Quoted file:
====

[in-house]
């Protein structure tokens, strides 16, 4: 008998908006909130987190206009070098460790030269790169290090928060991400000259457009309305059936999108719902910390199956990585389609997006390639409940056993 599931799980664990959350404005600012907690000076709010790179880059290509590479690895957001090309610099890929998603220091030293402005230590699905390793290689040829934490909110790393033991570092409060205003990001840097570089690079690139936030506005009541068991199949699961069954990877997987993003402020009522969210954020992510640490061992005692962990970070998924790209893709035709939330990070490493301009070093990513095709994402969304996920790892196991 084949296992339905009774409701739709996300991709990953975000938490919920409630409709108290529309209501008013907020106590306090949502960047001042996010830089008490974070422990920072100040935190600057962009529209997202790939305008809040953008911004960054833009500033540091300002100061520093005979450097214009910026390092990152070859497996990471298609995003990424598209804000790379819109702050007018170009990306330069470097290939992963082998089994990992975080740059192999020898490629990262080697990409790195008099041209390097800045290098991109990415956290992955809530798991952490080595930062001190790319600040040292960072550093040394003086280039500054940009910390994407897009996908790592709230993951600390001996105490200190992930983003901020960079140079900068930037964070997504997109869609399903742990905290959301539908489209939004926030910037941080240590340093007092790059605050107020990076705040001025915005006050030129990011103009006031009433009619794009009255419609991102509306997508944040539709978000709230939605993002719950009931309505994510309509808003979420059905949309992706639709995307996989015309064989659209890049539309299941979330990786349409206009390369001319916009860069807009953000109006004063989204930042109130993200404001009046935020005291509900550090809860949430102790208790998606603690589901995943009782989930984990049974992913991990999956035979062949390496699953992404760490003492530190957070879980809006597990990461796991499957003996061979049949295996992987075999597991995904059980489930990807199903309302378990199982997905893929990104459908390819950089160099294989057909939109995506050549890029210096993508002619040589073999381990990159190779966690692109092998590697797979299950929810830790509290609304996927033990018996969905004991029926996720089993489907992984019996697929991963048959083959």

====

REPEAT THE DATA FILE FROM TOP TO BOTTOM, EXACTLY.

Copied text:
[in-house]
């Protein structure tokens, strides 16, 4: 008998908006909130987190206009070098460790030269790169290090928060991400000259457009309305059936999108719902910390199956990585389609997006390639409940056993 599931799980664990959350404005600012907690000076709010790179880059290509590479690895957001090309610099890929998603220091030293402005230590699905390793290689040829934490909110790393033991570092409060205003990001840097570089690079690139936030506005009541068991199949699961069954990877997987993003402020009522969210954020992510640490061992005692962990970070998924790209893709035709939330990070490493301009070093990513095709994402969304996920790892196991 084949296992339905009774409701739709996300991709990953975000938490919920409630409709108290529309209501008013907020106590306090949502960047001042996010830089008490974070422990920072100040935190600057962009529209997202790939305008809040953008911004960054833009500033540091300002100061520093005979450097214009910026390092990152070859497996990471298609995003990424598209804000790379819109702050007018170009990306330069470097290939992963082998089994990992975080740059192999020898490629990262080697990409790195008099041209390097800045290098991109990415956290992955809530798991952490080595930062001190790319600040040292960072550093040394003086280039500054940009910390994407897009996908790592709230993951600390001996105490200190992930983003901020960079140079900068930037964070997504997109869609399903742990905290959301539908489209939004926030910037941080240590340093007092790059605050107020990076705040001025915005006050030129990011103009006031009433009619794009009255419609991102509306997508944040539709978000709230939605993002719950009931309505994510309509808003979420059905949309992706639709995307996989015309064989659209890049539309299941979330990786349409206009390369001319916009860069807009953000109006004063989204930042109130993200404001009046935020005291509900550090809860949430102790208790998606603690589901995943009782989930984990049974992913991990999956035979062949390496699953992404760490003492530190957070879980809006597990990461796991499957003996061979049949295996992987075999597991995904059980489930990807199903309302378990199982997905893929990104459908390819950089160099294989057909939109995506050549890029210096993508002619040589073999381990990159190779966690692109092998590697797979299950929810830790509290609304996927033990018996969905004991029926996720089993489907992984019996697929991963048959083959």